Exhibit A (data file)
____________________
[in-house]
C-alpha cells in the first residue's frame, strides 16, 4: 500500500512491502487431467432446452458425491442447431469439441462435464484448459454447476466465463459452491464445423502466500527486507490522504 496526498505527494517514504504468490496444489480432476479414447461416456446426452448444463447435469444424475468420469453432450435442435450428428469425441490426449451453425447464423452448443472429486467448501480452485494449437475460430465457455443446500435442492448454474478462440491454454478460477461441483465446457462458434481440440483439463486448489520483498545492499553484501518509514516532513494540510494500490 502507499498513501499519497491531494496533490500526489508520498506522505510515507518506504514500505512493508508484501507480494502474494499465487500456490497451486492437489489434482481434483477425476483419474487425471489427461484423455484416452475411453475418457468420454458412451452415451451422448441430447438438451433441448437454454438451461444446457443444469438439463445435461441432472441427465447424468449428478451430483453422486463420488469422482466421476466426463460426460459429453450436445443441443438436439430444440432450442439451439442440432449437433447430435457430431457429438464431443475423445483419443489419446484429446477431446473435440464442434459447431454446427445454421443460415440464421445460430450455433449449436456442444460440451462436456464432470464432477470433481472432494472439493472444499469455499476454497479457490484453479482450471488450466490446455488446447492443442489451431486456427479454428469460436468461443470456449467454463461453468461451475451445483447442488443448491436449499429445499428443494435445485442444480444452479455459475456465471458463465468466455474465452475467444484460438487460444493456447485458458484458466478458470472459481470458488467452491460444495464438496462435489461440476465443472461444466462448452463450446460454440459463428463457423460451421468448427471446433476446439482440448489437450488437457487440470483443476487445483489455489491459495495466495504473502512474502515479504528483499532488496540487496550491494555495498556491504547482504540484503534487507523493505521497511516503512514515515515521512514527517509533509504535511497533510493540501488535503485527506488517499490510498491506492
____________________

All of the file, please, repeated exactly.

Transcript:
[in-house]
C-alpha cells in the first residue's frame, strides 16, 4: 500500500512491502487431467432446452458425491442447431469439441462435464484448459454447476466465463459452491464445423502466500527486507490522504 496526498505527494517514504504468490496444489480432476479414447461416456446426452448444463447435469444424475468420469453432450435442435450428428469425441490426449451453425447464423452448443472429486467448501480452485494449437475460430465457455443446500435442492448454474478462440491454454478460477461441483465446457462458434481440440483439463486448489520483498545492499553484501518509514516532513494540510494500490 502507499498513501499519497491531494496533490500526489508520498506522505510515507518506504514500505512493508508484501507480494502474494499465487500456490497451486492437489489434482481434483477425476483419474487425471489427461484423455484416452475411453475418457468420454458412451452415451451422448441430447438438451433441448437454454438451461444446457443444469438439463445435461441432472441427465447424468449428478451430483453422486463420488469422482466421476466426463460426460459429453450436445443441443438436439430444440432450442439451439442440432449437433447430435457430431457429438464431443475423445483419443489419446484429446477431446473435440464442434459447431454446427445454421443460415440464421445460430450455433449449436456442444460440451462436456464432470464432477470433481472432494472439493472444499469455499476454497479457490484453479482450471488450466490446455488446447492443442489451431486456427479454428469460436468461443470456449467454463461453468461451475451445483447442488443448491436449499429445499428443494435445485442444480444452479455459475456465471458463465468466455474465452475467444484460438487460444493456447485458458484458466478458470472459481470458488467452491460444495464438496462435489461440476465443472461444466462448452463450446460454440459463428463457423460451421468448427471446433476446439482440448489437450488437457487440470483443476487445483489455489491459495495466495504473502512474502515479504528483499532488496540487496550491494555495498556491504547482504540484503534487507523493505521497511516503512514515515515521512514527517509533509504535511497533510493540501488535503485527506488517499490510498491506492